This post is part of our #TherapyHelpedMe series for Mental Health Awareness Month. Talkspace shares stories of how therapy helps people of all backgrounds work through the daily challenges of modern life.
The panic attacks escalated during my senior year of college.
Once, I was sitting on the side of the freeway. I abandoned my car a mile back and called 911, convinced I was having a heart attack. Confused, I gave the 911 operator the wrong location of where I was. The longer I waited for help the more I struggled to breathe.
Another time, while stopped at a traffic light inside the city streets, I got out of my car and started walking. Vehicles raced past me while others honked their horns and cursed me for obstructing traffic. I left my car in the middle of the busy street and walked home. When I arrived I broke down and cried.
They were difficult to predict, but sometimes I felt a panic attack coming on. At home alone, I was suddenly afraid something horrible was going to happen to me. I had it set in my head that I needed get out of the house or I would die. I took off out the door and wandered the city streets. It was midday in Phoenix, and the 114 degree August heat blistered my bare feet. I had no water, no phone, and no idea where I was going.
I was a single mother working to support my family while attending school full time. I was in the home stretch. Though my education should have created a sense of hope for the future of myself and my children, the pressures of so many obligations suddenly began to break me. I was panicking.
Seeking Help for my Panic Attacks
As the panic attacks began to occur more often, I was forced to acknowledge the unsafe situations I was putting myself in. I also suffer from Bipolar Disorder II, which often plays with my mind, even more so because I am high functioning. There’s a place in between the waves of depression and manic crash where I believe I have a firm grasp on the illness, but that grasp often proves an illusion.I knew I needed help, but this would prove challenging with my hectic schedule. The college provided free counseling on campus and I decided to give it a try. I wasn’t sure what to expect.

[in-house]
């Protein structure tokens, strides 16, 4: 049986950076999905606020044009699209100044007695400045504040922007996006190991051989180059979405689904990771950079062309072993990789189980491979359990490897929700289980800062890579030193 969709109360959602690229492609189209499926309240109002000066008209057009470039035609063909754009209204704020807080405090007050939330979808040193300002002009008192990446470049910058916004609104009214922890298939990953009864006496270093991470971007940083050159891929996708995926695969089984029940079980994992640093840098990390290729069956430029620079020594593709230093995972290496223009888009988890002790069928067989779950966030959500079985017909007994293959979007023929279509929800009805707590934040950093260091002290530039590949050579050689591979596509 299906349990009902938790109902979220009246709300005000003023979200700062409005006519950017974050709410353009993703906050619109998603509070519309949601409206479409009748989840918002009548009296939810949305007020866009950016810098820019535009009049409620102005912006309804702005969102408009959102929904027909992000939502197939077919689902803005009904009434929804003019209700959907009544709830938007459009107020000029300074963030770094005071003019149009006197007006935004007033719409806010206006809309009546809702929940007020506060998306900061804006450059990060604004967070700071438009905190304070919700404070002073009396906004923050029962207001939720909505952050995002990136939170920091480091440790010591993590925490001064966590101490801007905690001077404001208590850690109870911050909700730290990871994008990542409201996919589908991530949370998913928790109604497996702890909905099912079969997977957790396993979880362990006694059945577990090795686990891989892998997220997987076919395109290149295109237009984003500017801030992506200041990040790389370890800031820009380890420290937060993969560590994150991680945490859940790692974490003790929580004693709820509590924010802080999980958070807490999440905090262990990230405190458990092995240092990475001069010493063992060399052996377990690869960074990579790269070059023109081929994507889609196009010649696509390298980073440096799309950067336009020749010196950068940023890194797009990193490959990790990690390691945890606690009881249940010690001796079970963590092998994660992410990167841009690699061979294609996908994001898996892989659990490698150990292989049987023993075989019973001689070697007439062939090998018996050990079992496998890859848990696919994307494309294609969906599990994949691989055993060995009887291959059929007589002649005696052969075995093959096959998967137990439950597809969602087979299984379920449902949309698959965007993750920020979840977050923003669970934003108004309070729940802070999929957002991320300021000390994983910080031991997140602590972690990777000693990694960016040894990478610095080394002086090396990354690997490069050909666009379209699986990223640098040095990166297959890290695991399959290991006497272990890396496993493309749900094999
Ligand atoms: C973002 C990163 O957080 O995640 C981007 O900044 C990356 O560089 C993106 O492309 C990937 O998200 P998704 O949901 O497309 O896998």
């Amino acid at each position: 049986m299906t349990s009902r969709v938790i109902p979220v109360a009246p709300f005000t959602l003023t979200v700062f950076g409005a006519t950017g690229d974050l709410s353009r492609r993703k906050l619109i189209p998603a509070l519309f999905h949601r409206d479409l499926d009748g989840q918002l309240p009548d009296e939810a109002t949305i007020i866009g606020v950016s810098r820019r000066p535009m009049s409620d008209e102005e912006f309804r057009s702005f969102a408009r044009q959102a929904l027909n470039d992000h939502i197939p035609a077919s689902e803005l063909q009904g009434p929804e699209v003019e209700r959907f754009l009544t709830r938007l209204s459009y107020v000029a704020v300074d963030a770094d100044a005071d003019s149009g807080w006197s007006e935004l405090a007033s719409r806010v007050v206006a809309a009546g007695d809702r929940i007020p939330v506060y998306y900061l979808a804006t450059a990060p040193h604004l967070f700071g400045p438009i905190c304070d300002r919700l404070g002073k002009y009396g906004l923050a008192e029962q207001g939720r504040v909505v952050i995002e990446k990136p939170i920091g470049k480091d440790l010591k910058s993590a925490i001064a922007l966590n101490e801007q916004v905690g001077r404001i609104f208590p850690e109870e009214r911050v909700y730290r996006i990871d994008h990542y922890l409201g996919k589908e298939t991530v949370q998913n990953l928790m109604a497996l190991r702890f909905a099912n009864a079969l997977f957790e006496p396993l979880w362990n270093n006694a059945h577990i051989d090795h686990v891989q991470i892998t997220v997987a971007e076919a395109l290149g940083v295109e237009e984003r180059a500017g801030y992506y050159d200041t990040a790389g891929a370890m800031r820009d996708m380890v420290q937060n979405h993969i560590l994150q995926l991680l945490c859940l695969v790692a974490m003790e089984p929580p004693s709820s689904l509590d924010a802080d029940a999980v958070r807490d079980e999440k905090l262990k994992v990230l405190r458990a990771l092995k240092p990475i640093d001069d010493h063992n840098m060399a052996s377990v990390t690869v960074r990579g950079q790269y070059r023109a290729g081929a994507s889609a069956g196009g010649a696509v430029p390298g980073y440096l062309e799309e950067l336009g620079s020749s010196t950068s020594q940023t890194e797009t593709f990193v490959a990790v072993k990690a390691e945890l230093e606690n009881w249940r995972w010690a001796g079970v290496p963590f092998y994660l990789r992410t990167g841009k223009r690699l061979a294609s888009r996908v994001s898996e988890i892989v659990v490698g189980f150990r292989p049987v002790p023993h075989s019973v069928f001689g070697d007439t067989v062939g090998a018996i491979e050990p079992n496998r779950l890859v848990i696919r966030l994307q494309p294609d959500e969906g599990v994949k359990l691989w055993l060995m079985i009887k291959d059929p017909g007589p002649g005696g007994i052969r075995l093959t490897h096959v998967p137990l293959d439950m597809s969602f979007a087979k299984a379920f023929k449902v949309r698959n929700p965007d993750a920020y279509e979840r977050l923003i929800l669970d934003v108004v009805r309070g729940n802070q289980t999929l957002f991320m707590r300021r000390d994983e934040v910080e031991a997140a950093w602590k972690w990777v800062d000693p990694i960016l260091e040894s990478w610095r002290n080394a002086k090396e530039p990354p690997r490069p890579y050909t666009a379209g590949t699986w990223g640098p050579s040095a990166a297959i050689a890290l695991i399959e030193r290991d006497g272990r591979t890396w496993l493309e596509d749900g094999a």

Will the counselor and I develop a treatment plan? Will we have regularly scheduled appointments or is it a one time thing? What are the counselor’s credentials? These were the questions I asked the receptionist when scheduling an appointment.
“He can meet with you right now,” she said and handed me a questionnaire to fill out.
I felt uncomfortable during my first session with Thomas, it was a new experience. I explained the recurring panic attacks, and there was little dialogue between us as he formulated a plan for me. He handed me a sheet of paper, referring to it as a “homework assignment,” and set up an appointment time for the following week.
The worksheet was a diagram. At the top was a box that read: “Panic Attack.” I was to fill in the empty boxes below with the feelings I experience leading up to my panic attacks.
During our next appointment, he guided me through the physiology of fight or flight response and we worked on breathing exercises.
Our next few visits focused on these exercises and coping tools I would use if the panic attacks continued.
Understanding Panic in the Moment
I was in the grocery store when I began to feel yet another attack come on. Standing alone in the aisle I stopped in my tracks and did a breathing exercise. It helped. I felt calmer and proceeded to the next aisle. I turned the corner and saw a cluster of people.
My vision tunneled, my heart raced and my fingertips went numb. I freaked out and dropped the basket full of groceries I was carrying. I watched the items hit the floor and explode, causing everyone to look up at me. My pulse pounded in my ears and my hairline dripped with sweat.
I ran from the store.
The next time I saw Thomas I expressed my frustration. We were on our sixth visit, but I was still having panic attacks. We hadn’t even begun to work toward the discovery of why I panic. But I still felt hopeless.
“You don’t need to figure out why you panic,” he said. “You need to learn how to deal with it.”
“I’m not safe when I have a panic attack.”
“You put yourself in unsafe situations trying to stop yourself from panicking. What would happen to you if you just allowed yourself to panic?”
We fell silent while I contemplated his question.
“Nothing would happen. I’d just have a panic attack and then it would be over.”
What I Learned From My Therapist
Thomas helped me realize that I was causing myself more panic by not allowing myself to accept what was happening to me in the moment. Panic attacks aren’t necessarily bad or harmful. It’s a physical defense to an emotional reaction.
I still struggle with anxiety as a symptom of depression, but thanks to my experience in therapy, I am thankful to say I haven’t experienced another panic attack.